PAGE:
The Mahavishnu Orchestra: This Century's Classical Music?
In addition to Bendian, the band includes Pete McCann on guitar, Steve Hunt on keyboards, Stephan Crump on bass and Rob Thomas on violin. All of these musicians have played with the jazz greats, from Pat Metheny and Ornette Coleman to even the original Mahavishnu Orchestra drummer, Bill Cobham. They all seem to approach the music with the same reverence as Bendian's.
The Mahavishnu Project honors McLaughlin's compositions by highlighting the dramatic moments associated with the original pieces, while adding its own skilled improvisational parts, rather than attempting to copy the music note for note. In fact, while the original band tended to feature each player's skills by upping the sound in the mix as they soloed, the MP seems to have adopted a group sound approach. This gives the band sort of a modern jam band sound that should appeal to the younger fans that will be discovering this music for the very first time.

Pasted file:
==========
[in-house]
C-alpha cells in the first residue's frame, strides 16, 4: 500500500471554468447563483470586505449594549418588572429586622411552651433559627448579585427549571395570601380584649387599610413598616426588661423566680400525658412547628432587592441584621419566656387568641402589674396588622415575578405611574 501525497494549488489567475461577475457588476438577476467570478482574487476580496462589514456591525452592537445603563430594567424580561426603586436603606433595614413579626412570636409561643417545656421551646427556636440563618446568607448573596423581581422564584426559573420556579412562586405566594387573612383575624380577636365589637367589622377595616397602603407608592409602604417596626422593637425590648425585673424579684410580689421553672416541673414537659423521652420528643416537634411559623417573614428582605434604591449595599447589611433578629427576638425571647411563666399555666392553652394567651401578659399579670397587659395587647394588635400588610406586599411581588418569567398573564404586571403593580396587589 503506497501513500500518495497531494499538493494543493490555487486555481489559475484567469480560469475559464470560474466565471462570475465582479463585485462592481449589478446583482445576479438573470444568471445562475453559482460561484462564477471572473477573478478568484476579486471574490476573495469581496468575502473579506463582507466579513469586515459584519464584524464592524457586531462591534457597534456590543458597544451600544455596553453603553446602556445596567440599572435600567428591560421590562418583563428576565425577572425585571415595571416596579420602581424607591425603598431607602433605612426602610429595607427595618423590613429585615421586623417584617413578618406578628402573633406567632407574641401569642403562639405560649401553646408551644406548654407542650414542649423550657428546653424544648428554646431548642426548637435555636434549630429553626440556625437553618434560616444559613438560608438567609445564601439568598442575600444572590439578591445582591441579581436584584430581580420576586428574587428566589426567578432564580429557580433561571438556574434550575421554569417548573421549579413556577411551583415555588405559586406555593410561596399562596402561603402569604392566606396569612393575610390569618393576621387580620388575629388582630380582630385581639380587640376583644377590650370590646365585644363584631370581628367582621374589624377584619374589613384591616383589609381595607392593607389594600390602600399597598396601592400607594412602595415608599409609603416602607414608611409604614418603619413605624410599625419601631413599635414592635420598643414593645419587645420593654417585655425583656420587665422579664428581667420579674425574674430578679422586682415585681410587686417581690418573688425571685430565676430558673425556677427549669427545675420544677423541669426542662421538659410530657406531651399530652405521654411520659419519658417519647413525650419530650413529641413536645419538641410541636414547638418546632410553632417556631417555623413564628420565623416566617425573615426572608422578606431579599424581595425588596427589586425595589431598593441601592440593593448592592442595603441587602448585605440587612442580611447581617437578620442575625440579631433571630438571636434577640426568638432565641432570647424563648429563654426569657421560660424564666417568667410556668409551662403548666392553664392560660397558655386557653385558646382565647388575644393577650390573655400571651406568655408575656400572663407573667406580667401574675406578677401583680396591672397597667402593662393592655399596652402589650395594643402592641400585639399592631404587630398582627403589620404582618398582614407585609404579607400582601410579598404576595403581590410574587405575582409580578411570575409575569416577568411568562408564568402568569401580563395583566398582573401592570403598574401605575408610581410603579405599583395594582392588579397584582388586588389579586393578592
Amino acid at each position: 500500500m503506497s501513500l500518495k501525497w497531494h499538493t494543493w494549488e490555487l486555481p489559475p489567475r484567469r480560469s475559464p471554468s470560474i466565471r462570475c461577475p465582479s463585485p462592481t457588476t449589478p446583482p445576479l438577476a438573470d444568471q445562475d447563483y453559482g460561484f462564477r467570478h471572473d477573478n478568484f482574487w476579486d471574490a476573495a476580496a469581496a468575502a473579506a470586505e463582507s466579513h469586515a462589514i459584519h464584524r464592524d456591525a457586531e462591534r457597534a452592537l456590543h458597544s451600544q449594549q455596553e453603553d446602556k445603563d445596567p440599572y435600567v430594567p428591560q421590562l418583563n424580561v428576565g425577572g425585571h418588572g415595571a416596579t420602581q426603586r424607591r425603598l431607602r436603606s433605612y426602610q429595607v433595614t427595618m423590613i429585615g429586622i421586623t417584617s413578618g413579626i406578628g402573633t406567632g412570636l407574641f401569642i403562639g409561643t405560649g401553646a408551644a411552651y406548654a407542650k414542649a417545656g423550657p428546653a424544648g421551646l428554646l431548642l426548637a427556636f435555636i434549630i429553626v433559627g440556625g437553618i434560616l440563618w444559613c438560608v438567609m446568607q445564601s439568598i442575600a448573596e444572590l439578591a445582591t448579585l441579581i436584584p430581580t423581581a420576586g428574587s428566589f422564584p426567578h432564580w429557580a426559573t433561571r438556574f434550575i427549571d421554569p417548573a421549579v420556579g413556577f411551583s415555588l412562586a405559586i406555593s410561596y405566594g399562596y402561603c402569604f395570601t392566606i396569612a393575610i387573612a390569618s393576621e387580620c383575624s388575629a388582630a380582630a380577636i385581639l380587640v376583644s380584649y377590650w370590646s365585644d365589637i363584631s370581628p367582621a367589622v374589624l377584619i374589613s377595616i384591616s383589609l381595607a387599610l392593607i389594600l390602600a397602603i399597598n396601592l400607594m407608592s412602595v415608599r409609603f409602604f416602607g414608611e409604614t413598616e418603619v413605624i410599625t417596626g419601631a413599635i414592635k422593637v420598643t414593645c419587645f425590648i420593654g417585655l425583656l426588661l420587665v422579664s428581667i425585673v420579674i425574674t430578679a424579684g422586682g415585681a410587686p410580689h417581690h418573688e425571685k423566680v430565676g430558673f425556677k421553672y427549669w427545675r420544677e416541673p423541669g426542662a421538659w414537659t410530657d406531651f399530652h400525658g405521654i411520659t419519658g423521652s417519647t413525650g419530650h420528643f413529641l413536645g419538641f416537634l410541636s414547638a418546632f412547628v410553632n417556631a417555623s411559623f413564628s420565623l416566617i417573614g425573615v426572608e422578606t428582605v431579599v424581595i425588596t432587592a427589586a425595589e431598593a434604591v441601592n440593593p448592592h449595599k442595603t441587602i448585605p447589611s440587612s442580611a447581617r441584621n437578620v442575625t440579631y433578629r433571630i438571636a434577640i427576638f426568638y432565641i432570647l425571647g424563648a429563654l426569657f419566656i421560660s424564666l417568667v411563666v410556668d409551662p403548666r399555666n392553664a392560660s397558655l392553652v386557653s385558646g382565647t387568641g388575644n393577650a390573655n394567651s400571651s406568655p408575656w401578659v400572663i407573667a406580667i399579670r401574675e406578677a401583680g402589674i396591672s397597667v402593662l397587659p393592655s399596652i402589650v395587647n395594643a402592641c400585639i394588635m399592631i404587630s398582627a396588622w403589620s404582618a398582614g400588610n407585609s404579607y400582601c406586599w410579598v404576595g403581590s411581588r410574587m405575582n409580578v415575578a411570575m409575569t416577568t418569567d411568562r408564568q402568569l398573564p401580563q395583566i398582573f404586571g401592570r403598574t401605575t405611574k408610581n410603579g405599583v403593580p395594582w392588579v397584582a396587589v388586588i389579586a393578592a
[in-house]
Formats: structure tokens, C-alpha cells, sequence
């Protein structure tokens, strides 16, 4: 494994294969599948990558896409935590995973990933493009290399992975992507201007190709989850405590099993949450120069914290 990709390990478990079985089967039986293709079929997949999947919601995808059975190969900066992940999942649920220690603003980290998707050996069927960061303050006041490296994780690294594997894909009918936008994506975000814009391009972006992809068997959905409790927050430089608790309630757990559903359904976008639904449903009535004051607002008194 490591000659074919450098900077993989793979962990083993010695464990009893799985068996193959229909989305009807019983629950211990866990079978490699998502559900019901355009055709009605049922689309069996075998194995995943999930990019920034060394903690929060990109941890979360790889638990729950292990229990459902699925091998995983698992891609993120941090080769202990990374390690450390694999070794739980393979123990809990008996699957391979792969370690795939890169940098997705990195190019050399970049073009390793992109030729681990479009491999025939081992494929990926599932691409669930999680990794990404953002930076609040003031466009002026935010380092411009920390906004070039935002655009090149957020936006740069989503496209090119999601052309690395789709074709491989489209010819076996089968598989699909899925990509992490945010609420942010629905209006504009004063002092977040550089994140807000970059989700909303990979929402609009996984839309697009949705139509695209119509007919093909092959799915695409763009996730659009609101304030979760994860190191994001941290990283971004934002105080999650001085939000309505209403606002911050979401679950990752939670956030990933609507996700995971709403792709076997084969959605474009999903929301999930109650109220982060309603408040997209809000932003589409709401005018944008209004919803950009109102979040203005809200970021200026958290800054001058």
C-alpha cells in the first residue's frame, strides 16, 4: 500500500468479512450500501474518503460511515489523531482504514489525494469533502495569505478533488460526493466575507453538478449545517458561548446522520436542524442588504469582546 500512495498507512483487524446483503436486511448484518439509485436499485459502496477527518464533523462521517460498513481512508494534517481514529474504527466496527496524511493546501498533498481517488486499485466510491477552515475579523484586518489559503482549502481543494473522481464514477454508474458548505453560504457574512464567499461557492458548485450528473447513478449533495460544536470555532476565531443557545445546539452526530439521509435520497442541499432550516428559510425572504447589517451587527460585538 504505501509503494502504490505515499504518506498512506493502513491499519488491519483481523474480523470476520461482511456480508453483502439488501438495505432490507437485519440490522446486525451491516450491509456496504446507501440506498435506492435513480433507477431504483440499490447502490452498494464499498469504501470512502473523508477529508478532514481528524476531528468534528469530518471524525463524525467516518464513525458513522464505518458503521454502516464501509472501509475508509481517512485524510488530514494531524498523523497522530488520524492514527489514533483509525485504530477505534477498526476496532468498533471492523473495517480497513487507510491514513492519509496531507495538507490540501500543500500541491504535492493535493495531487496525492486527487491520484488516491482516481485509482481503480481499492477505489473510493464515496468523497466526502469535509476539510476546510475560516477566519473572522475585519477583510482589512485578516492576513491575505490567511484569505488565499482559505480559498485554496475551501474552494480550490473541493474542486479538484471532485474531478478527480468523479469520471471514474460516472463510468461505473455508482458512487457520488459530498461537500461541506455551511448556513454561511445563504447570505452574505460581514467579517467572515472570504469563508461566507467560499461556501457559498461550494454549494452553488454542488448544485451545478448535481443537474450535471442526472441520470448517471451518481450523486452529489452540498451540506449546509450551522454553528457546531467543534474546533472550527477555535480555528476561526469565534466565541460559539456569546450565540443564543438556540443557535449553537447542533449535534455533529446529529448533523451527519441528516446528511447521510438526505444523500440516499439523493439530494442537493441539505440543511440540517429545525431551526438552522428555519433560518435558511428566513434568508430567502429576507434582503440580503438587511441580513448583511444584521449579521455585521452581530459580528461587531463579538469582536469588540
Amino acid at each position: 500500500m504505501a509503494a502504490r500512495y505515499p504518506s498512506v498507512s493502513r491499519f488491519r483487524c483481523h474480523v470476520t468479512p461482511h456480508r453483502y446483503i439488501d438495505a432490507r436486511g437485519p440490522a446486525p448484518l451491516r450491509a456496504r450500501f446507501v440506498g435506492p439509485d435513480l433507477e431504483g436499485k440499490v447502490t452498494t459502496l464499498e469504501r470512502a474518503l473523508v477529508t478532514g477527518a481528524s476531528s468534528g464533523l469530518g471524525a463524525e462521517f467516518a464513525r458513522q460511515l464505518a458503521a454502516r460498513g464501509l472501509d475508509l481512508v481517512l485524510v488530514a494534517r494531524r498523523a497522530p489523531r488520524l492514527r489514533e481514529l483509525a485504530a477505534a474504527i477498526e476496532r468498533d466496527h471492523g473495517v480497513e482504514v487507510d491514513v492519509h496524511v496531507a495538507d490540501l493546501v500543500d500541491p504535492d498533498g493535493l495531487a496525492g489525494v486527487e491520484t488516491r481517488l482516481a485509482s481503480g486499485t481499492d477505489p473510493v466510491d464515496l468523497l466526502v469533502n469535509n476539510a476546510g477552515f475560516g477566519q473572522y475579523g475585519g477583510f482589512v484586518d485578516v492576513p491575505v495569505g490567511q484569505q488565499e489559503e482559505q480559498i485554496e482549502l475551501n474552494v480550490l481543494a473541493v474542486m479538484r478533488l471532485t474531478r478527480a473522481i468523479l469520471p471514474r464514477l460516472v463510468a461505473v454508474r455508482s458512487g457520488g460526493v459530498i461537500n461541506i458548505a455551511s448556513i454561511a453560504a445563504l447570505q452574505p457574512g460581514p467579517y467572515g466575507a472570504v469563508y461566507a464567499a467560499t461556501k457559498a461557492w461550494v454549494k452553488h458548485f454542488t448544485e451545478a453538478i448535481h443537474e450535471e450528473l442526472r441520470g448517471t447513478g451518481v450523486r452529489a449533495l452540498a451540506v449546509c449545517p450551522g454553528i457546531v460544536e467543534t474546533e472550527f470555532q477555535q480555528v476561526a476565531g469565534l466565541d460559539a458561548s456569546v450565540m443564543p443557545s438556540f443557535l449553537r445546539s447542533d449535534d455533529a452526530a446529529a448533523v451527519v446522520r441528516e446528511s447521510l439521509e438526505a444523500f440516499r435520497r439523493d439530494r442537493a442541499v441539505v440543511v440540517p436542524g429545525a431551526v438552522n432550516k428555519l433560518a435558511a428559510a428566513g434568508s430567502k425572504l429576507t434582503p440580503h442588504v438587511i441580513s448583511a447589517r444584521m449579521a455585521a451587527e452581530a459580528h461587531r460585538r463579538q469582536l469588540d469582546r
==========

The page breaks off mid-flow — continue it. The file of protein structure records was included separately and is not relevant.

For now, the Mahavishnu Project is focusing on the Orchestra's first three albums. In fact, it has even played the albums on stage straight through as if they were classical suites. Could this become a trend? It looks more and more like it.
It has not been unusual over the years for jazz stars to interpret classical music pieces. It hasn't even been out of the ordinary for some classical players, such as Andre Previn and Itzhak Perlman, to try their hands at jazz. But it is very difficult to find any examples of jazz compositions that have been treated with the respect reserved for classical music. Some of Duke Ellington and Billy Strayhorn's music may have reached that point. There are some who believe the late Frank Zappa's compositions qualified for such an honor as well. But a lot of Zappa's music was intentionally humorous or silly. Those are hardly the qualities that the classical world holds dear. The compositions from the Mahavishnu Orchestra were serious minded efforts.
There is much consternation going on about the future of recorded music. This anxiety is especially a problem in the insular communities of jazz and classical music. However, we can always count on creative minds to produce great art and for others to eventually discover and honor it. Perhaps the future and savior of some jazz music is for it to become the next classical music. If that is to be the case, we could start in worse places than with the music of the Mahavishnu Orchestra.
John McLaughlin @ All About Jazz